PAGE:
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Autumn 2021


Roswitha Kersten-Pejanić (Center for Transdisciplinary Gender Studies at Humboldt University, Germany)

Roswitha Kersten-Pejanić completed her PhD thesis on the interrelation of linguistic norms and gender perceptions in Croatian in 2016 at the Center for Transdisciplinary Gender Studies at Humboldt University. She holds Magister degree in History and Serbian/Croatian from Humboldt University and a Master in EU Studies from Centre International de Formation Européenne.
From 2010-2017, Roswitha was working as a research associate and lecturer at the Department of Slavic Studies and the Transdisciplinary Center for Gender Studies at Humboldt University in Berlin. She also worked as a trainer for EU fundraising both in academic and non-academic education. She is co-editor of the volume “Doing Gender – Doing the Balkans” and has published papers on issues of gender, language, discourses and Europeanization in Croatia, such as “Language ideology and linguistic manifestations of gender conceptualisations in Croatian”, “»Imenice muškog roda imenice su općeg roda…« Why Questioning Androgendering Naming Practices for People Is Still Worth the (Slavicist’s) While”, “Are times of Europeanisation times of the gender experts? The window of opportunity in the EU accession process in Croatia”, and others.

Project – title: “Linguistic Landscapes at the margins: Performativity of ethnic belonging and memory politics in Croatian post-conflict border regions”

Roswitha has been a postdoc fellow at CAS SEE for the last two years and will stay here until Autumn 2021. She is working on the project “Linguistic Landscapes at the margins: Performativity of ethnic belonging and memory politics in Croatian post-conflict border regions” which receives funding from the German Research Foundation (DFG, project number: KE 2368/1-1):
Her research concentrates on the linguistic landscape in two rural border regions and former war sites in Croatia (the “Danube border region” around Vukovar, Ilok, Erdut and Batina and the “Una border region” around Kostajnica, Dvor, Dubica and Jasenovac). A central emphasis of her work lies on the examination of persisting linguistic signs of ethnic and nationalist tension in the public space. The continuing influence of the war and, hence, the status of this space as a post-conflict site is of particular analytic importance for this research project. The project aims at making an active contribution to the methodological development of Linguistic Landscape Studies (LLS) by concentrating on rural landscapes, while most research in LLS so far has focused on the study of urban areas. Furthermore, the project is drawing the attention of this emerging field of ethnographic studies on language use to Southeastern Europe, which allows adding a particularly fascinating set of material and analysis due to the loaded legacy of (language) politics in the region. Roswitha is co-organiser of the exhibition “Croatian Memoryscapes” financed by EPK2020 and Schroubek-Fonds which will be shown in Rijeka in Winter 2020/21. In May 2021 Roswitha will, together with the CAS team, organize the international conference “Semiotic Landscapes of Southeastern Europe” at Moise Palace on the Island of Cres.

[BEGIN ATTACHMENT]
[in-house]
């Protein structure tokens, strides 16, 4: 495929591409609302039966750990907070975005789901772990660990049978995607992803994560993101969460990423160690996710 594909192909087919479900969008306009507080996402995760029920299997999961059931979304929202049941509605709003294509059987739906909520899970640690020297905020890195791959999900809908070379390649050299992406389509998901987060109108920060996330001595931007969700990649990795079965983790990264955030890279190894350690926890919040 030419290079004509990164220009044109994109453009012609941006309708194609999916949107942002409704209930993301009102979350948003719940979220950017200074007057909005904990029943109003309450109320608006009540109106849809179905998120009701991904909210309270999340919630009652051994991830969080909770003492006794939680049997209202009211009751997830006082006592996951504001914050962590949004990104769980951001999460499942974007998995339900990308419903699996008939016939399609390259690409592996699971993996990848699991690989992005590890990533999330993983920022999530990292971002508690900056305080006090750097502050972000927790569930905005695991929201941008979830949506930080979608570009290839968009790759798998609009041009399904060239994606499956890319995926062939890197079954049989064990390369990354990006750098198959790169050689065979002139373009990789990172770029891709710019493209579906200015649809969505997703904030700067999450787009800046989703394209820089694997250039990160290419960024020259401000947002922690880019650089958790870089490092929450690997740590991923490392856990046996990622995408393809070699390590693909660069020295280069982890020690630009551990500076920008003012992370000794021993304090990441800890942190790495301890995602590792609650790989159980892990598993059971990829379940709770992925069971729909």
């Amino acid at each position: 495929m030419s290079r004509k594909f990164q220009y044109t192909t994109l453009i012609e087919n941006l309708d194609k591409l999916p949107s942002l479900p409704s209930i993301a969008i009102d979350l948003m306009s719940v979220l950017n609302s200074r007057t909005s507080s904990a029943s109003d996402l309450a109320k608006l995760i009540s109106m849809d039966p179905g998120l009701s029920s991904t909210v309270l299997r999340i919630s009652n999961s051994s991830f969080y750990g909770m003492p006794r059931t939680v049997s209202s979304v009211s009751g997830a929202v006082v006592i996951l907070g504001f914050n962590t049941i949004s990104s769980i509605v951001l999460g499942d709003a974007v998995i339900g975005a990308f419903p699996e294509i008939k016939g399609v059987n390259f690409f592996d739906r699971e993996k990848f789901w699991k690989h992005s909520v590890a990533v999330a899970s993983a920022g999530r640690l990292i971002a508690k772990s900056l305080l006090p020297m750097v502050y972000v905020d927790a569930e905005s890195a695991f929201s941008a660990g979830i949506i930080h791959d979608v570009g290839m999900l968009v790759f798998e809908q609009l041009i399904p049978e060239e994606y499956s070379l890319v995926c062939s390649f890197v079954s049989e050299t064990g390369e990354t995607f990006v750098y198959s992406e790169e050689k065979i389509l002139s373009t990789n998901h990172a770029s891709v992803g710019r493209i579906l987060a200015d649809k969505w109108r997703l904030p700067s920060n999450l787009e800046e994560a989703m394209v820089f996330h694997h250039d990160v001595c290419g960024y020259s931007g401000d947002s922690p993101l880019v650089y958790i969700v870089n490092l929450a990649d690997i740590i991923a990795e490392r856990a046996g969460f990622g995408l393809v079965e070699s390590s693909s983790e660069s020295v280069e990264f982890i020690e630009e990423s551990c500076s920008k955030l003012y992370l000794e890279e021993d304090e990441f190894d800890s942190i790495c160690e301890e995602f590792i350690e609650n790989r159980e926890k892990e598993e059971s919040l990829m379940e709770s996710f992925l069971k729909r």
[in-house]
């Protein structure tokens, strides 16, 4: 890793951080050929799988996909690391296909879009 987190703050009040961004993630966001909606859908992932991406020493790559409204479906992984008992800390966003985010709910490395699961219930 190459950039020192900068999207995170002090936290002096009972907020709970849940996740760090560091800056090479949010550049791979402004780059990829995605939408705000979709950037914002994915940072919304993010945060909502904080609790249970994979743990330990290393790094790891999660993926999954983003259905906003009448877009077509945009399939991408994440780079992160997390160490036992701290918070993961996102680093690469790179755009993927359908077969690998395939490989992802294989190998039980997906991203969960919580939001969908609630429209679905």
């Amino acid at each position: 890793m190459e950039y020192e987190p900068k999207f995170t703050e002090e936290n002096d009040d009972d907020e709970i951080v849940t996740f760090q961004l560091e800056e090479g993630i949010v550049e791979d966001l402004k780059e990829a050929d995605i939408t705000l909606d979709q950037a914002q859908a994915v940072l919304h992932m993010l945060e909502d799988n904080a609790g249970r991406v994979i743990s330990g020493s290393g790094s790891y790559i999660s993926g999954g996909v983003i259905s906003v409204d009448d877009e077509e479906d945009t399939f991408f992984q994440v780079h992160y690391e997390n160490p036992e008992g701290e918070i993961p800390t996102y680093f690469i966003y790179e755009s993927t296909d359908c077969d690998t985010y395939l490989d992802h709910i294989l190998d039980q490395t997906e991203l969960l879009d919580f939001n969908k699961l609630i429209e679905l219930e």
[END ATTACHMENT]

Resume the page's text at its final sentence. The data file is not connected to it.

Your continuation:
Marko Luka Zubčić (University of Rijeka, Croatia)

Marko-Luka Zubčić holds a PhD in Philosophy from University of Rijeka, with the dissertation titled “Certain Fundamentals of the Design and Assessment of Social Epistemic Systems”. His main research focus is institutional/systems-oriented social epistemology, an interdisciplinary study of epistemic properties of governance systems. His work was published in Synthese, Philosophy & Society and Ethics & Politics, and he co-edited a Special Issue of Phenomenology & Mind. He works in policy research and development, with particular focus on food security (the design and development of the Food Network in Croatia), and on the design and development of lottocratic and collective intelligence instruments for purposes of better institutional problem-solving. He also works as a communication strategist for both the non-governmental and private sector.

Project – title: “Institutional Epistemology of Open Order”

Building on work of Helene Landemore, studies in division of cognitive labour, New Diversity Theory and Ostromian political economy, I present the institutional structure of an Open Order, and show how it outperforms representative democracy, minimal state and technocracy in solving complex problems due to its epistemically reliable use of diversity and collective intelligence.

Open Order is composed of two levels of governance responsive to two types of complex governance problems. First, Open Society upgraded with minimal epistemic infrastructure is epistemically reliable in responding to “wicked problems”, in which sustained redundant diversity conditions social learning. Second, Open Democracy understood as a polycentric lottocracy featuring open-source policy-making and utilizing information markets and quadratic voting, is reliable in responding to “learning problems”, in which solution discovery is conditioned on transient diversity in the deliberative phase and the evaluative convergence in decision-making phase.


Miloš Ćipranić (Faculty of Philosophy, University of Belgrade, Serbia)

Miloš Ćipranić is a theorist of spatial arts. He obtained his PhD from the Faculty of Philosophy of the University of Belgrade on the topic of description of edifices in Ancient Greek and Roman literature. A major area of his research interest is the relation of text and architectural objects.

Project – title: “The Statutes of Eastern Adriatic Communes in Space”